In the coming years, the phrase “expectation of privacy” may become more familiar as individual and groups start taking legal action against companies for tracking or identifying them both online and off. As I reported in these pages last week, the cult of data collection is penetrating physical space at retail in many unexpected ways. Should a shopper expect anonymity and privacy in the store aisles? In the digital realm of social sharing, what will become the indicators that someone is waiving any reasonable expectation of privacy?
This is an interesting question that has no clear answer, because we haven’t even begun asking the question of citizens. An fascinating experiment by the BMW Guggenheim Lab is trying to explore this topic by gamifying it. The Public/Private game engages users to declare their expectations of privacy in specific settings and activities and then compares those answers to others in that vicinity.
The game creates your demo profile and then asks you to rank the places you expect privacy in your area. Within your urban area it has you highlight blocks for ten locations/activities: workspace, home, cultural space, school/university, transportation, shopping, restaurant/café, park/open space, religious space and street/square.Highlighting each of these blocks in the Web app activates a continuum where you place it in a range of privacy expectations, from “a lot” to “never.”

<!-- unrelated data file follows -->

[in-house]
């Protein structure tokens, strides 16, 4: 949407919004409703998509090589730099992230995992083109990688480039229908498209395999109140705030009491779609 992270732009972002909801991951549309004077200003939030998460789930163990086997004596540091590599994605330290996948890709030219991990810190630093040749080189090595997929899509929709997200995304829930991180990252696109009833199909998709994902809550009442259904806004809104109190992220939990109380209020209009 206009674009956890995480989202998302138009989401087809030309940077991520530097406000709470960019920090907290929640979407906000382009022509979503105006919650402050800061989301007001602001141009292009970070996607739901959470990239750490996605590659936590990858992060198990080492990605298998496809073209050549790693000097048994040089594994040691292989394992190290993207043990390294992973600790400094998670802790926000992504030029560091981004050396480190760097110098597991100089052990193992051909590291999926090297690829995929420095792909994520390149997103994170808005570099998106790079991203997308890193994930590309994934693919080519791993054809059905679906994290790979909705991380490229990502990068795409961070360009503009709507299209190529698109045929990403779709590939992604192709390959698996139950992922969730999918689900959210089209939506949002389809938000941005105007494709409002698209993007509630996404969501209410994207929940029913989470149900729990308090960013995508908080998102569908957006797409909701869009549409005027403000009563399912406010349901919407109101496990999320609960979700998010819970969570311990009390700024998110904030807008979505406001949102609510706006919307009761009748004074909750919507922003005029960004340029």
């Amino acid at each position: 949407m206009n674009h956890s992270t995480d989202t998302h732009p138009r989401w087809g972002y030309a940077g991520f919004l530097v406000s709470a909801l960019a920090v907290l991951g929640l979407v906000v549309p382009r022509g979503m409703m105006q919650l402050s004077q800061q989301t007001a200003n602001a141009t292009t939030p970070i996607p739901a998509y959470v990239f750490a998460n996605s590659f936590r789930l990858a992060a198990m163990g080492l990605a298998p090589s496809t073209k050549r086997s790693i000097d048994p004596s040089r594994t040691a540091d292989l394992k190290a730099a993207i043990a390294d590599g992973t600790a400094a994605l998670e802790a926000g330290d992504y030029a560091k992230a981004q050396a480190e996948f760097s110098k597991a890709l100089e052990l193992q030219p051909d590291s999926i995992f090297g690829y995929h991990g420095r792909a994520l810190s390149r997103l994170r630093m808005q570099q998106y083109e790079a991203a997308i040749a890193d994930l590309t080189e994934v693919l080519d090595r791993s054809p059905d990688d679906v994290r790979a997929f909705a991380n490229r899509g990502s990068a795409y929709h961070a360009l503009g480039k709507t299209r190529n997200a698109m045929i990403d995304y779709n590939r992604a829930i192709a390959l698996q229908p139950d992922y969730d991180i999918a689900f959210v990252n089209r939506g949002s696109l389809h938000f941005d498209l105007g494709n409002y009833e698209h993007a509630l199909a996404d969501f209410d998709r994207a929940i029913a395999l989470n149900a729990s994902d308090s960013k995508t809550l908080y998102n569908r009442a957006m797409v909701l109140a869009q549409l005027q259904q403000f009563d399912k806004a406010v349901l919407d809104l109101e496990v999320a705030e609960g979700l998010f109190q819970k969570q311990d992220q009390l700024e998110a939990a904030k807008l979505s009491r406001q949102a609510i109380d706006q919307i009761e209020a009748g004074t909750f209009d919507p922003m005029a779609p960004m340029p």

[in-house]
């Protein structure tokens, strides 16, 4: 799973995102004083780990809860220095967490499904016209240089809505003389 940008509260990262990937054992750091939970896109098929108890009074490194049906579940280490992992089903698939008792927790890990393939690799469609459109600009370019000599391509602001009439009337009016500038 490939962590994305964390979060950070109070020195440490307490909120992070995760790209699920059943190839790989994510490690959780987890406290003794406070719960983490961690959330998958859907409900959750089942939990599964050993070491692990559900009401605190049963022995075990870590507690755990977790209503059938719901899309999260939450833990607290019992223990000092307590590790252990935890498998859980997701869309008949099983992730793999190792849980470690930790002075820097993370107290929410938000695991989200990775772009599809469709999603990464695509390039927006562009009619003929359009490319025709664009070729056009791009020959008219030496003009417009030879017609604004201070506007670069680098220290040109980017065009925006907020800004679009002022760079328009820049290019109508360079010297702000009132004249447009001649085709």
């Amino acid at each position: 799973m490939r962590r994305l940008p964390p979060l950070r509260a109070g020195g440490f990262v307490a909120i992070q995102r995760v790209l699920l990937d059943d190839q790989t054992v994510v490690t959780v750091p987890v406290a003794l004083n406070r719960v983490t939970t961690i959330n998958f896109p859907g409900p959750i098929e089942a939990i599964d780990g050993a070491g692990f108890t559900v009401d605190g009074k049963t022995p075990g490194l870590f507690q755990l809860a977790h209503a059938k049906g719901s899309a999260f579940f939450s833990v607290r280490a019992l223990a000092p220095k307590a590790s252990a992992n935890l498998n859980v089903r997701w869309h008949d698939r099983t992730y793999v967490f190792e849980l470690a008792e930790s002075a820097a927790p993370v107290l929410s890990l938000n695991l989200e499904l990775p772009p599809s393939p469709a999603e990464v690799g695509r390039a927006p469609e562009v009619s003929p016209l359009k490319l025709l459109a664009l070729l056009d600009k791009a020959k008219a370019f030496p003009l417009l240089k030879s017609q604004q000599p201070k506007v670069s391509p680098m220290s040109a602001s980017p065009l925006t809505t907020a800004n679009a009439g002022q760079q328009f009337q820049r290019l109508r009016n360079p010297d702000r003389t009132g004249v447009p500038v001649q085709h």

Then you are asked to share the level of satisfaction you feel in your own city: satisfied, “just OK” or “could be better.” The app then quantifies your level of privacy seeking and compare with others in the area. Only one other person in my area, Wilmington, had gone through the process, but among the ten spaces listed he/she and I sought privacy 60% of the time. Then the game compared the results with the entire county in which Wilmington lives and found that people were seeking privacy much less often when the fence was set wider. Comparing Wilmington to New York City, it appeared also that urbanites there had a lower expectation of some privacy in public places, although they had a higher expectation in the workplace than did my fellow Wilmington-ite.
The researchers -- Mumbai-based BMW Guggenheim Lab, in cooperation with Partners for Urban Knowledge, Action & Research (PUKAR) and the Design Cell at the Kamla Raheja Vidnayanidhi Institute for Architecture and Environmental Studies -- say they are trying to better understand how “our understanding of privacy changes at a local and global level.” Ultimately they want to see how concerns about privacy by urban dwellers might be addressed by design.
The concept of privacy itself is shaped by culture. In a blog post at the BMW Guggenheim Lab, PUKAR Executive Director Anita Patil-Deshmukh is quoted saying that in Mumbai and India generally the concept of privacy is in some sense unfamiliar, at least insofar as most Westerners would recognize it. Finding space for oneself in this setting was not a firm concept, and she says that they started researching the idea wondering if the concept even existed. It turns out that many people associated private places with public places that were away from home. If women from a household wanted to talk “in private” with a friend, they often did so at a grocery market. The place itself may not have been private so much as its remove from certain people.
It is well to keep in mind some of the complexities of privacy as itself a malleable concept shaped not just by cultural differences but also circumstance, and even the nature of the content being kept “private.”